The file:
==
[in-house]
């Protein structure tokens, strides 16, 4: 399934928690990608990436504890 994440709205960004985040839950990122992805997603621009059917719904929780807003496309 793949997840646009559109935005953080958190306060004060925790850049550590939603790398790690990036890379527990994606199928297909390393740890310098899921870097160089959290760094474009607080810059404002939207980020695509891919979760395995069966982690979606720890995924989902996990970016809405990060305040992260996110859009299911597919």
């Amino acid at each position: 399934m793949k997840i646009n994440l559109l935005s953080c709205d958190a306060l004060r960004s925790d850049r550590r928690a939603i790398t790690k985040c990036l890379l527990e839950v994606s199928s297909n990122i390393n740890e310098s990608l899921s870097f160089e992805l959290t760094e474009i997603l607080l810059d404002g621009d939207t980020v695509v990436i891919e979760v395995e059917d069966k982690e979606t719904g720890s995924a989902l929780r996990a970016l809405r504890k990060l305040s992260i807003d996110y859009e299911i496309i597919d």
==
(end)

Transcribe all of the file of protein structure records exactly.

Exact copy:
[in-house]
């Protein structure tokens, strides 16, 4: 399934928690990608990436504890 994440709205960004985040839950990122992805997603621009059917719904929780807003496309 793949997840646009559109935005953080958190306060004060925790850049550590939603790398790690990036890379527990994606199928297909390393740890310098899921870097160089959290760094474009607080810059404002939207980020695509891919979760395995069966982690979606720890995924989902996990970016809405990060305040992260996110859009299911597919």
């Amino acid at each position: 399934m793949k997840i646009n994440l559109l935005s953080c709205d958190a306060l004060r960004s925790d850049r550590r928690a939603i790398t790690k985040c990036l890379l527990e839950v994606s199928s297909n990122i390393n740890e310098s990608l899921s870097f160089e992805l959290t760094e474009i997603l607080l810059d404002g621009d939207t980020v695509v990436i891919e979760v395995e059917d069966k982690e979606t719904g720890s995924a989902l929780r996990a970016l809405r504890k990060l305040s992260i807003d996110y859009e299911i496309i597919d």